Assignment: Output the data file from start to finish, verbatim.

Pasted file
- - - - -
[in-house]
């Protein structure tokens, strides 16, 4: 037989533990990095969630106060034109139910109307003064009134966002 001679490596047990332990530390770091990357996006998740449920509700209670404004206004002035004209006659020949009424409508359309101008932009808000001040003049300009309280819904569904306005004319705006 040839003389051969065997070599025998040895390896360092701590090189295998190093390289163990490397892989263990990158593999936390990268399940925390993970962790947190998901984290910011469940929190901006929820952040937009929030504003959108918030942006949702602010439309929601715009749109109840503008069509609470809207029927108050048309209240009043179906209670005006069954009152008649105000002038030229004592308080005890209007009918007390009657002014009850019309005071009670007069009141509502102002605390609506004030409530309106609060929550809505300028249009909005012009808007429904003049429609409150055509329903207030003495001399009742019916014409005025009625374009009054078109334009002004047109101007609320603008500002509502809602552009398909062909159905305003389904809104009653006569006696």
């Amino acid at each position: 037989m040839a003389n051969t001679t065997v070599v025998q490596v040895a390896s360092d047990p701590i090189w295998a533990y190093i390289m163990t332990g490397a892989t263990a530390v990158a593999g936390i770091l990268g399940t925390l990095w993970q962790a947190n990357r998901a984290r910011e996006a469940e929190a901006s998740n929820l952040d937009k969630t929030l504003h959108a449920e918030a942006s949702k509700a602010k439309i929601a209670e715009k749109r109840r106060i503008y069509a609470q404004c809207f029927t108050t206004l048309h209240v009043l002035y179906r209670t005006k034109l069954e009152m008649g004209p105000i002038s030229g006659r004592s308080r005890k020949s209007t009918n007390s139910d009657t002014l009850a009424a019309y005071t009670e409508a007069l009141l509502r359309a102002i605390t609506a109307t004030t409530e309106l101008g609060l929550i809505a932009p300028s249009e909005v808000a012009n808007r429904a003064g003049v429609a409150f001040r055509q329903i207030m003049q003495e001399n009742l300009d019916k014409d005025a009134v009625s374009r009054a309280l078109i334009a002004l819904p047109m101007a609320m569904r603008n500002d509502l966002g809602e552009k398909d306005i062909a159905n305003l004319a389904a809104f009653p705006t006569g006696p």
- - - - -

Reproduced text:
[in-house]
């Protein structure tokens, strides 16, 4: 037989533990990095969630106060034109139910109307003064009134966002 001679490596047990332990530390770091990357996006998740449920509700209670404004206004002035004209006659020949009424409508359309101008932009808000001040003049300009309280819904569904306005004319705006 040839003389051969065997070599025998040895390896360092701590090189295998190093390289163990490397892989263990990158593999936390990268399940925390993970962790947190998901984290910011469940929190901006929820952040937009929030504003959108918030942006949702602010439309929601715009749109109840503008069509609470809207029927108050048309209240009043179906209670005006069954009152008649105000002038030229004592308080005890209007009918007390009657002014009850019309005071009670007069009141509502102002605390609506004030409530309106609060929550809505300028249009909005012009808007429904003049429609409150055509329903207030003495001399009742019916014409005025009625374009009054078109334009002004047109101007609320603008500002509502809602552009398909062909159905305003389904809104009653006569006696």
């Amino acid at each position: 037989m040839a003389n051969t001679t065997v070599v025998q490596v040895a390896s360092d047990p701590i090189w295998a533990y190093i390289m163990t332990g490397a892989t263990a530390v990158a593999g936390i770091l990268g399940t925390l990095w993970q962790a947190n990357r998901a984290r910011e996006a469940e929190a901006s998740n929820l952040d937009k969630t929030l504003h959108a449920e918030a942006s949702k509700a602010k439309i929601a209670e715009k749109r109840r106060i503008y069509a609470q404004c809207f029927t108050t206004l048309h209240v009043l002035y179906r209670t005006k034109l069954e009152m008649g004209p105000i002038s030229g006659r004592s308080r005890k020949s209007t009918n007390s139910d009657t002014l009850a009424a019309y005071t009670e409508a007069l009141l509502r359309a102002i605390t609506a109307t004030t409530e309106l101008g609060l929550i809505a932009p300028s249009e909005v808000a012009n808007r429904a003064g003049v429609a409150f001040r055509q329903i207030m003049q003495e001399n009742l300009d019916k014409d005025a009134v009625s374009r009054a309280l078109i334009a002004l819904p047109m101007a609320m569904r603008n500002d509502l966002g809602e552009k398909d306005i062909a159905n305003l004319a389904a809104f009653p705006t006569g006696p």